"I think the Al Qaeda is looking for those vulnerabilities and facilities and stockpiles in different countries that would allow them to obtain the by-product of nuclear reactors and materials that they can use," John Brennan, the White House's counter-terrorism chief, told reporters Monday.
The terror group was also looking "to go after those individuals that might have access to the materials as well as individuals who have the expertise that they need to actually fabricate and improvise nuclear devices," he said in a briefing on the Nuclear Security Summit here.
"There is evidence of their attempts to do that. I would like to think that we have been able to thwart their success to date," he said when asked if there is any evidence that Al Qaeda has actually managed to do that, particularly in Pakistan.
Seeking to highlight the urgency of the threat posed by terrorists in pursuit of a nuclear bomb, Brennan said that Al Qaeda is actively in search of the key ingredients for a bomb and the expertise to assemble it.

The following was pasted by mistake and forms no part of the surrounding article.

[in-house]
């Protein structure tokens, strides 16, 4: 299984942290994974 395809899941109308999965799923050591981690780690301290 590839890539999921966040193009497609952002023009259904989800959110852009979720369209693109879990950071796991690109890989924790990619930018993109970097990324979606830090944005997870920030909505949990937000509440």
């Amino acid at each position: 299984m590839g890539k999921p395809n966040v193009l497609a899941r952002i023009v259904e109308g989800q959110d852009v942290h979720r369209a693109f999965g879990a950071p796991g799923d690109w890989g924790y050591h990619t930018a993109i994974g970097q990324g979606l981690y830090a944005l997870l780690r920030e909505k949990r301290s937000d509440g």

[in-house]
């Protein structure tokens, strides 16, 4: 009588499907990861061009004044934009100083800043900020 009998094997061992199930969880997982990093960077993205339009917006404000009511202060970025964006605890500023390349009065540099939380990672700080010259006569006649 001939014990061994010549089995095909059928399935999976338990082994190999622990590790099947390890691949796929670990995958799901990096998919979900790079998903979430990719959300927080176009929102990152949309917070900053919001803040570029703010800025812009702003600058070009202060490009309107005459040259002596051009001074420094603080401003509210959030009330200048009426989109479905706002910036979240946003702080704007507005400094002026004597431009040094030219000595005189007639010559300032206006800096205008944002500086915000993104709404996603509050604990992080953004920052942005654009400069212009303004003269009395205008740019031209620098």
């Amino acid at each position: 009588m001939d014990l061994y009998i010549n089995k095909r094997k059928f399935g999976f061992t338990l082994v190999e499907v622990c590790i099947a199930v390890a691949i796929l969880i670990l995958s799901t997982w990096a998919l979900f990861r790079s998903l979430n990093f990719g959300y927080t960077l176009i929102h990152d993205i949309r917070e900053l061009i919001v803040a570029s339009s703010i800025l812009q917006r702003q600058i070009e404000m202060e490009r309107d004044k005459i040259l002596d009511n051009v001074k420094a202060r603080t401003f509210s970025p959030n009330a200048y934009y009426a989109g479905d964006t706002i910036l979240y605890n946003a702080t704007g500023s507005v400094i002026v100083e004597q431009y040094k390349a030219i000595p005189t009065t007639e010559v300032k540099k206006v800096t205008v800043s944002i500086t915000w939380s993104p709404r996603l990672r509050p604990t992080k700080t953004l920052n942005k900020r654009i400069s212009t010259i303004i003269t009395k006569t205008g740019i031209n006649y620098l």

"Terrorist groups and internal criminal organisations will look for the weakest link in a chain and that's why it's so critically important that all countries take their responsibility seriously," he said.
Brennan declined to go into details of Sunday's meeting between President Barack Obama and Pakistani Prime Minister Yusuf Raza Gilani on the issue.
But "It's part of a process that was started, at least in this administration 15 months ago, where we had regular ongoing conversations with a number of nations of the world, including Pakistan, addressing the goals and objectives that we know that the Al Qaeda is after and what type of threat they pose to our interests and to the interests of other countries," he said.
"So, our engagement with Pakistan, runs the full gamut as far as what the Al Qaeda is trying to do whether it be to kill innocents or to carry out other types of attacks and objectives that really threaten our national security and of Pakistani national security," he said.
Asked about the danger of Pakistan's nuclear assets falling into the hands of the Al Qaeda, Brennan said: "The ability of a terrorist group to find weapons or expertise is directly related to the vulnerability of these materials."
Brennan said, "Over the years, the Al Qaeda, including some Al Qaeda members, have claimed that they already have such nuclear capabilities or weapons. That's not proved, but also at the same time, it's difficult to disprove something like that."
"There is no indication that I have that the Al Qaeda has a nuclear weapons capability. But at the same time though, I am determined to ensure that they are not going to be able to obtain that type of capability."